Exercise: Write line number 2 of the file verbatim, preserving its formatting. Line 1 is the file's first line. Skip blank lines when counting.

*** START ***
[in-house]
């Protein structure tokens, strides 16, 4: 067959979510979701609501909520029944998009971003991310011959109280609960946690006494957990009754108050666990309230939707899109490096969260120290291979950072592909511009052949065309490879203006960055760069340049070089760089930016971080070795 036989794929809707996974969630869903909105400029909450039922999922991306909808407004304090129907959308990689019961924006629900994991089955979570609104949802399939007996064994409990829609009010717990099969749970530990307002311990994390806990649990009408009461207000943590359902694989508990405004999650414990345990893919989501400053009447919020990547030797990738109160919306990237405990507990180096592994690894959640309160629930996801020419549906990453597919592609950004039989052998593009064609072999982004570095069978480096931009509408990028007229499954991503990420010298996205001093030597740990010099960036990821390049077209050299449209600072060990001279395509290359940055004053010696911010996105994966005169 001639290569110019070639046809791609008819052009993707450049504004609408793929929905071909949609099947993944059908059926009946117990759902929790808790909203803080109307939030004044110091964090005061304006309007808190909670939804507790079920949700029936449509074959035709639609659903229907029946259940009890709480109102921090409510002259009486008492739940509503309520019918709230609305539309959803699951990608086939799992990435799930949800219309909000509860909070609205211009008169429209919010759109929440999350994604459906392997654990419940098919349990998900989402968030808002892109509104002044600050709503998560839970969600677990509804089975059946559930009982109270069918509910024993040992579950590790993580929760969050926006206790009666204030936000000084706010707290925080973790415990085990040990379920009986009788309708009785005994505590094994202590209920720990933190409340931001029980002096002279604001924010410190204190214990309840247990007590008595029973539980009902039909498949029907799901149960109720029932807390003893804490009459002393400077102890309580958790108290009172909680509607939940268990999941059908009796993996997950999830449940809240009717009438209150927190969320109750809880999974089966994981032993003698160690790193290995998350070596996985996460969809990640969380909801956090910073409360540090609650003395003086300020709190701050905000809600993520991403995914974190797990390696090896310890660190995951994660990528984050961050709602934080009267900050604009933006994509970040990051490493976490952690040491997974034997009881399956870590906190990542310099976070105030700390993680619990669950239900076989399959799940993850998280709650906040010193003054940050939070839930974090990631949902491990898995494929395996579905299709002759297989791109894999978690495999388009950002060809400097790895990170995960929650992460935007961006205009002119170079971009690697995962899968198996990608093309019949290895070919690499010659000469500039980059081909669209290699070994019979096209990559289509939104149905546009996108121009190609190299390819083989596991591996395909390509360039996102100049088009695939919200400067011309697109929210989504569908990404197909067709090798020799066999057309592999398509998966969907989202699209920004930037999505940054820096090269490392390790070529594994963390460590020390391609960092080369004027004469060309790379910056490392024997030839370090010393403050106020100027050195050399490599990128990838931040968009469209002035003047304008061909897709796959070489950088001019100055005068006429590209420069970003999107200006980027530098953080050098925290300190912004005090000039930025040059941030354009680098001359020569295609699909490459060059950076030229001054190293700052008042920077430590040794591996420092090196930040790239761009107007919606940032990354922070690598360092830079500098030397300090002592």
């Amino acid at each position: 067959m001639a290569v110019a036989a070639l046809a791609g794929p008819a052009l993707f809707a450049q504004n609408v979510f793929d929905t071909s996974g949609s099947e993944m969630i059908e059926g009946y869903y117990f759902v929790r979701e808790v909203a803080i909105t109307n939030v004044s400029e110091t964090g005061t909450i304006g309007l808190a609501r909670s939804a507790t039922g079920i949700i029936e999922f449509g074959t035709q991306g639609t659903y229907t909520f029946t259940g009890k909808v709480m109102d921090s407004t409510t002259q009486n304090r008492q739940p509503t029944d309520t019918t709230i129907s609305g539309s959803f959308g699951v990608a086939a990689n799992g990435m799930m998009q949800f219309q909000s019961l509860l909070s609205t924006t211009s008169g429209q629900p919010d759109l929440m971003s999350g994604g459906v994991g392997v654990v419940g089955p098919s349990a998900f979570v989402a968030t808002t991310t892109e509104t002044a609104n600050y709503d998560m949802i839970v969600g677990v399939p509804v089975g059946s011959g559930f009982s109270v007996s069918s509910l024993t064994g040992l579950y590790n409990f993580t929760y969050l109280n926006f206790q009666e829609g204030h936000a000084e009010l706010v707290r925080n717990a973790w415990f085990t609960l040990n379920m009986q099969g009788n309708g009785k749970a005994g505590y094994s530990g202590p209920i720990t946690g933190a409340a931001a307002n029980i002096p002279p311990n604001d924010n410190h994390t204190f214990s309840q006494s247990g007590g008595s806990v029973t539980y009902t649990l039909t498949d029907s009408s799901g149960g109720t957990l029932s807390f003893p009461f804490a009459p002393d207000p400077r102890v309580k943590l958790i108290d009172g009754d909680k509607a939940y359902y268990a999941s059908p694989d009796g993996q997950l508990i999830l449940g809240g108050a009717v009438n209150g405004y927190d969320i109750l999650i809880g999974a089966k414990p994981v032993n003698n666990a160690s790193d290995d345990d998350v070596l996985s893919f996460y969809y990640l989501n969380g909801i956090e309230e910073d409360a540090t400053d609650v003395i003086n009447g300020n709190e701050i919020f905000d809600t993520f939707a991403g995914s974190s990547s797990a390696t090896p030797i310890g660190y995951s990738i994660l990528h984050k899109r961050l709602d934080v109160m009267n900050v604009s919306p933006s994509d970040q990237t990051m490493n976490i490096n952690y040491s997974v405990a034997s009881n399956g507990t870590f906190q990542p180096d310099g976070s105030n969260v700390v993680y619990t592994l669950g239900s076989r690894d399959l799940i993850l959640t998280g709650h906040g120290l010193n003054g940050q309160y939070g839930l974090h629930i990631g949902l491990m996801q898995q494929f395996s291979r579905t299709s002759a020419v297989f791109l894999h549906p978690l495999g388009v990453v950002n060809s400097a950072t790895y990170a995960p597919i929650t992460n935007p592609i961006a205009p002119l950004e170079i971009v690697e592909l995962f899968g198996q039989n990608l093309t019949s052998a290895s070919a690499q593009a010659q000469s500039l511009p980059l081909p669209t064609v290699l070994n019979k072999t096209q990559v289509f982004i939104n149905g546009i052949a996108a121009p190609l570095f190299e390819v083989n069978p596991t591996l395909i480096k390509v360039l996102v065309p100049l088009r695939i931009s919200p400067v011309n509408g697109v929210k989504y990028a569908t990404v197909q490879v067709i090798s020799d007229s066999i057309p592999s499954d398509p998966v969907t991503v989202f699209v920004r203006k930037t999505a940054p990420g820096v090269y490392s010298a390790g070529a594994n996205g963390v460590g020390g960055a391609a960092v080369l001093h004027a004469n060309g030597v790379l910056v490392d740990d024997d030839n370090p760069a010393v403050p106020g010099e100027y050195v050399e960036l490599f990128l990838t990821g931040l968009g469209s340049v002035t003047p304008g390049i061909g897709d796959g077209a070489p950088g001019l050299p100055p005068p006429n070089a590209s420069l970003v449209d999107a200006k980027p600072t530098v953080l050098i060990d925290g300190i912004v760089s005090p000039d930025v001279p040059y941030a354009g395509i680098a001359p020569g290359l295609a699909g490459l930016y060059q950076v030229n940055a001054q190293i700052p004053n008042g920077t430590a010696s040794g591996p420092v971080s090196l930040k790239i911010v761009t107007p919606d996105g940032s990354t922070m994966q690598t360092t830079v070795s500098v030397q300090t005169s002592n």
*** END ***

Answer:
């Protein structure tokens, strides 16, 4: 067959979510979701609501909520029944998009971003991310011959109280609960946690006494957990009754108050666990309230939707899109490096969260120290291979950072592909511009052949065309490879203006960055760069340049070089760089930016971080070795 036989794929809707996974969630869903909105400029909450039922999922991306909808407004304090129907959308990689019961924006629900994991089955979570609104949802399939007996064994409990829609009010717990099969749970530990307002311990994390806990649990009408009461207000943590359902694989508990405004999650414990345990893919989501400053009447919020990547030797990738109160919306990237405990507990180096592994690894959640309160629930996801020419549906990453597919592609950004039989052998593009064609072999982004570095069978480096931009509408990028007229499954991503990420010298996205001093030597740990010099960036990821390049077209050299449209600072060990001279395509290359940055004053010696911010996105994966005169 001639290569110019070639046809791609008819052009993707450049504004609408793929929905071909949609099947993944059908059926009946117990759902929790808790909203803080109307939030004044110091964090005061304006309007808190909670939804507790079920949700029936449509074959035709639609659903229907029946259940009890709480109102921090409510002259009486008492739940509503309520019918709230609305539309959803699951990608086939799992990435799930949800219309909000509860909070609205211009008169429209919010759109929440999350994604459906392997654990419940098919349990998900989402968030808002892109509104002044600050709503998560839970969600677990509804089975059946559930009982109270069918509910024993040992579950590790993580929760969050926006206790009666204030936000000084706010707290925080973790415990085990040990379920009986009788309708009785005994505590094994202590209920720990933190409340931001029980002096002279604001924010410190204190214990309840247990007590008595029973539980009902039909498949029907799901149960109720029932807390003893804490009459002393400077102890309580958790108290009172909680509607939940268990999941059908009796993996997950999830449940809240009717009438209150927190969320109750809880999974089966994981032993003698160690790193290995998350070596996985996460969809990640969380909801956090910073409360540090609650003395003086300020709190701050905000809600993520991403995914974190797990390696090896310890660190995951994660990528984050961050709602934080009267900050604009933006994509970040990051490493976490952690040491997974034997009881399956870590906190990542310099976070105030700390993680619990669950239900076989399959799940993850998280709650906040010193003054940050939070839930974090990631949902491990898995494929395996579905299709002759297989791109894999978690495999388009950002060809400097790895990170995960929650992460935007961006205009002119170079971009690697995962899968198996990608093309019949290895070919690499010659000469500039980059081909669209290699070994019979096209990559289509939104149905546009996108121009190609190299390819083989596991591996395909390509360039996102100049088009695939919200400067011309697109929210989504569908990404197909067709090798020799066999057309592999398509998966969907989202699209920004930037999505940054820096090269490392390790070529594994963390460590020390391609960092080369004027004469060309790379910056490392024997030839370090010393403050106020100027050195050399490599990128990838931040968009469209002035003047304008061909897709796959070489950088001019100055005068006429590209420069970003999107200006980027530098953080050098925290300190912004005090000039930025040059941030354009680098001359020569295609699909490459060059950076030229001054190293700052008042920077430590040794591996420092090196930040790239761009107007919606940032990354922070690598360092830079500098030397300090002592």